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Gender Inequality

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Running Head: Medical Billing Fraud

Medical Billing Fraud

Rebecca A. Recker

Limestone University


I chose to do my research paper on Medical billing fraud for many reasons. The first and most important reason to me is that I have been a first hand witness to medical billing fraud while I worked as a Practice manager at a very well-known hospital residency clinic. I reported the erroneous billing procedures to many levels of superiors only to be told that they have always done it that way. Ultimately, a new CEO came into place and the problems were rectified, but it did open my eyes to the unethical billing procedures that some have come to consider the "norm" in many Healthcare settings. In this paper I will discuss one particular case in which John W. Schilling took on a Healthcare giant and won a Qui Tam Lawsuit he filed back in the 1990's.

Medical Billing Fraud

In my paper on Healthcare billing fraud I must first define it as detailed in the case I am presenting. Fraud under the False Claim Act means that a contractor has knowingly presented a false claim for payment to the United States. The fraud can occur wherever federal or state monies are directly or indirectly used to purchase services or goods.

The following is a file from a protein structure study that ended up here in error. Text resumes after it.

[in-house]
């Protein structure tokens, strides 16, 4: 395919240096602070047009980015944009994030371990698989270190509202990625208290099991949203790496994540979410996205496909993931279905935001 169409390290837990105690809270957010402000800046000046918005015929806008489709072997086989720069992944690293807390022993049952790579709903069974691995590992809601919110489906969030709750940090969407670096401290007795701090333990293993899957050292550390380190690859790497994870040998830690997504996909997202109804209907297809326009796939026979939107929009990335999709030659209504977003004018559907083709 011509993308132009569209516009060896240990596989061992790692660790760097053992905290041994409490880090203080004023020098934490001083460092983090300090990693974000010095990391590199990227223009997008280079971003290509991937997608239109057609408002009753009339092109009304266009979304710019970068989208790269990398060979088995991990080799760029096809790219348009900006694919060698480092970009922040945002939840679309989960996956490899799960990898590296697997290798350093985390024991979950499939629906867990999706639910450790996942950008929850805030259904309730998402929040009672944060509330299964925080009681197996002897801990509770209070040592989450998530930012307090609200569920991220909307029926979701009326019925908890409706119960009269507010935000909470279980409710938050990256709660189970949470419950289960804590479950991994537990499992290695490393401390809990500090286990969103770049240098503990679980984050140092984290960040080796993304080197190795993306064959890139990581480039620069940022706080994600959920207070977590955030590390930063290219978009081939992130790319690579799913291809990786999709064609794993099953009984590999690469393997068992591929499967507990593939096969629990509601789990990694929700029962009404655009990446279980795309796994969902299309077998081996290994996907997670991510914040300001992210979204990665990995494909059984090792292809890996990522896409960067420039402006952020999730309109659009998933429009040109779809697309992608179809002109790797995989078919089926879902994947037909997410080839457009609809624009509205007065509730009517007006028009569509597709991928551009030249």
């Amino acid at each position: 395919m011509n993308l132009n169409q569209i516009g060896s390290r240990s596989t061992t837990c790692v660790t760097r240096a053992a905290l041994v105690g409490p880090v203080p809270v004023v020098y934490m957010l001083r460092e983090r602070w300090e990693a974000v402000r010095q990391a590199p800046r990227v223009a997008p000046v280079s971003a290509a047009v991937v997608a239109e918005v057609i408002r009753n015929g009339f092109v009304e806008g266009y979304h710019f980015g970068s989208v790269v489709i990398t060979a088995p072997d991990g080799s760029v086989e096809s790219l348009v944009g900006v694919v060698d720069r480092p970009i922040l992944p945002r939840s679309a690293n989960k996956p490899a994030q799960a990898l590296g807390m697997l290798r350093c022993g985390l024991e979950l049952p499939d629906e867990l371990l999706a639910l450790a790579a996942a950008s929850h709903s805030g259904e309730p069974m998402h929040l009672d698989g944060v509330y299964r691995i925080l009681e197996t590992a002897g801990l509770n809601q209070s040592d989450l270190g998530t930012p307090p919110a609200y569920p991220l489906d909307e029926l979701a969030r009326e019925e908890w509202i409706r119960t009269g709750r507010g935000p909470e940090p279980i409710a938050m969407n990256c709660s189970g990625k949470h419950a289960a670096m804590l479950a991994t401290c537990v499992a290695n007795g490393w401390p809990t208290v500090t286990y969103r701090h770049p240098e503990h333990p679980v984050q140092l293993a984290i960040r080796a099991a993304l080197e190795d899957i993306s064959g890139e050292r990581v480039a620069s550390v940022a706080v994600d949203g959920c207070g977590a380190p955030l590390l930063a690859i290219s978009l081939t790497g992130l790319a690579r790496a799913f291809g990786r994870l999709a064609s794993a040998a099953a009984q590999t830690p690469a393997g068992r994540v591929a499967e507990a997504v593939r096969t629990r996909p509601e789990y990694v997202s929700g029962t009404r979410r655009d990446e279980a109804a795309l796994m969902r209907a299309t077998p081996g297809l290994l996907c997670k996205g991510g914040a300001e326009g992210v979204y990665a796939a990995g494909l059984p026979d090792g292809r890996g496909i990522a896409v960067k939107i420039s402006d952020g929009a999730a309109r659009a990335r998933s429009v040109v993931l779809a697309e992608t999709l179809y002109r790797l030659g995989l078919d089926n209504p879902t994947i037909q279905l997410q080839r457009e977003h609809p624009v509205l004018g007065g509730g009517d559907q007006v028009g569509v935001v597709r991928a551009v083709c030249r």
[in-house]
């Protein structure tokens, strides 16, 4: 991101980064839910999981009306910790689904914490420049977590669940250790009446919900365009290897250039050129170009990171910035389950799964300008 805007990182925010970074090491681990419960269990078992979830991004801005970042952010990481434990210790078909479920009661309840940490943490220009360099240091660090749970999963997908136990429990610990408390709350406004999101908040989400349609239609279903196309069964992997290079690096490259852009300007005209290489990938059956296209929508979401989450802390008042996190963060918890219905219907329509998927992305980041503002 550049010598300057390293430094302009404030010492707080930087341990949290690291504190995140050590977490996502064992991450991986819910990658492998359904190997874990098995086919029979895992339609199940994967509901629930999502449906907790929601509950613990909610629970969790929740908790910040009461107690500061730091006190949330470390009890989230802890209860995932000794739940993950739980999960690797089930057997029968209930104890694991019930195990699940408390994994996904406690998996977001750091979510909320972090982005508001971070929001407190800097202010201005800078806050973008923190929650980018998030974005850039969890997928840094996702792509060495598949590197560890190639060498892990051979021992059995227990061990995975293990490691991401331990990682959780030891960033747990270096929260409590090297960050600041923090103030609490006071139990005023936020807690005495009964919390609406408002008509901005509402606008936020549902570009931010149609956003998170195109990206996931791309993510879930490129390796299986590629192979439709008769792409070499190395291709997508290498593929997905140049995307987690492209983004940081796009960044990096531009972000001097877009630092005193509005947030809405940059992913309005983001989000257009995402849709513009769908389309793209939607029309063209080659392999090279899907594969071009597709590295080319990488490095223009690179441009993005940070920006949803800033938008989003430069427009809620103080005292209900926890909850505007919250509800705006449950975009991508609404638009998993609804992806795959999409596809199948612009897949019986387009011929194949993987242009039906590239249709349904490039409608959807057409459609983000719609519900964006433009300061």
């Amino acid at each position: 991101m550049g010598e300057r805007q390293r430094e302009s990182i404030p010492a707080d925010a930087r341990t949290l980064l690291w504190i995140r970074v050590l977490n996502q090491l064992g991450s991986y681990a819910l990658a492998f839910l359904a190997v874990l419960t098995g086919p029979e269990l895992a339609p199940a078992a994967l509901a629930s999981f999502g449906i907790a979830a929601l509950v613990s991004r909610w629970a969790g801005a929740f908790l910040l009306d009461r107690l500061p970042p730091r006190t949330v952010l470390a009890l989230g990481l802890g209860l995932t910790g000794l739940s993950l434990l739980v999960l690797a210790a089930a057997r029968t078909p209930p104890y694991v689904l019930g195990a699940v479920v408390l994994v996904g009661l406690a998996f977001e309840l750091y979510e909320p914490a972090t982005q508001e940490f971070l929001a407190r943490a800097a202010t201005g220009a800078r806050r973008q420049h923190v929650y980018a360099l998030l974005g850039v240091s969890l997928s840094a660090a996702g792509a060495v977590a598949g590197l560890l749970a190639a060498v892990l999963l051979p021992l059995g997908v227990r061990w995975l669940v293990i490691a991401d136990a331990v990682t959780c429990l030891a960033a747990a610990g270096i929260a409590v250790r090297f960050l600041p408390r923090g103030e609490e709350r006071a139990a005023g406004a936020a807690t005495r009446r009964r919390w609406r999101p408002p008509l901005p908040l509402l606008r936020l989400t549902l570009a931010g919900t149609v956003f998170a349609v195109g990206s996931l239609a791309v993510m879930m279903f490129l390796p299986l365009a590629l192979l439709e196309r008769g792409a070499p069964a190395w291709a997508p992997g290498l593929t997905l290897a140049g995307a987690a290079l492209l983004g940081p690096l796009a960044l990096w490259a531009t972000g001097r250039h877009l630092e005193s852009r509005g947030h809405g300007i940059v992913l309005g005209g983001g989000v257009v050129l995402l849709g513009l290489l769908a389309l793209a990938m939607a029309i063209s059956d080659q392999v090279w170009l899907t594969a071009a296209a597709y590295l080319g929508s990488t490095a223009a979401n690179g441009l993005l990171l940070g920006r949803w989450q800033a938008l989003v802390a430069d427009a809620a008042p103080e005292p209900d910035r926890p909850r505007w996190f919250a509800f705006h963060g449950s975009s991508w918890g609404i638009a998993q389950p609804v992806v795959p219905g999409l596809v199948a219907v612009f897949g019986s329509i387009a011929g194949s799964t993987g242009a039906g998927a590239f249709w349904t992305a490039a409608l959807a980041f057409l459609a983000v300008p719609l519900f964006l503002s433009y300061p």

The most common forms of healthcare fraud and abuse relate to the areas of false claims and billing practices. For example, billing for services not rendered such as submitting bills for physician examinations, ex-rays, and laboratory tests that were never delivered. Other examples are up coding and unbundling. There are many more types of medical billing fraud. Double billing is one where charging more than once for the same service, for example by billing using an individual code and again as part of an automated or bundled set of tests.